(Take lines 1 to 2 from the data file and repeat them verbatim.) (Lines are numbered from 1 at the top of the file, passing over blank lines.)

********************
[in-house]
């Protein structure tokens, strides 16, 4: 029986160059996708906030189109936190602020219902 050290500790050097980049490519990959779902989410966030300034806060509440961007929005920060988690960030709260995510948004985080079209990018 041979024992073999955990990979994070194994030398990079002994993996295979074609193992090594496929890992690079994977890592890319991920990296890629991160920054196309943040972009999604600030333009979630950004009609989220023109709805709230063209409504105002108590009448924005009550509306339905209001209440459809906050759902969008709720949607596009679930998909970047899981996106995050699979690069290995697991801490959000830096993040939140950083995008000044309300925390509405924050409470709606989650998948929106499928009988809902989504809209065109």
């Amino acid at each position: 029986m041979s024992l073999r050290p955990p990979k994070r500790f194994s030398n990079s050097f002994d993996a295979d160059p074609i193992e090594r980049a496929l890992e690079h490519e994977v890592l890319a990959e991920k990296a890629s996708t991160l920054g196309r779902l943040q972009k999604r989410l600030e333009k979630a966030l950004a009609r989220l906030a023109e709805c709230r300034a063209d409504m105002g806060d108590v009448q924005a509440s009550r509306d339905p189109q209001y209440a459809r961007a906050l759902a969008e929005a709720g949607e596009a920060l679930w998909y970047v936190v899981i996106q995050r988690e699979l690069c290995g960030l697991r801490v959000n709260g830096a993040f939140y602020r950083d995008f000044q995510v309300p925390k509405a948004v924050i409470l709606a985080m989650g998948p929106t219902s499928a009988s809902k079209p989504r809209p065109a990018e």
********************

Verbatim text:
[in-house]
């Protein structure tokens, strides 16, 4: 029986160059996708906030189109936190602020219902 050290500790050097980049490519990959779902989410966030300034806060509440961007929005920060988690960030709260995510948004985080079209990018 041979024992073999955990990979994070194994030398990079002994993996295979074609193992090594496929890992690079994977890592890319991920990296890629991160920054196309943040972009999604600030333009979630950004009609989220023109709805709230063209409504105002108590009448924005009550509306339905209001209440459809906050759902969008709720949607596009679930998909970047899981996106995050699979690069290995697991801490959000830096993040939140950083995008000044309300925390509405924050409470709606989650998948929106499928009988809902989504809209065109």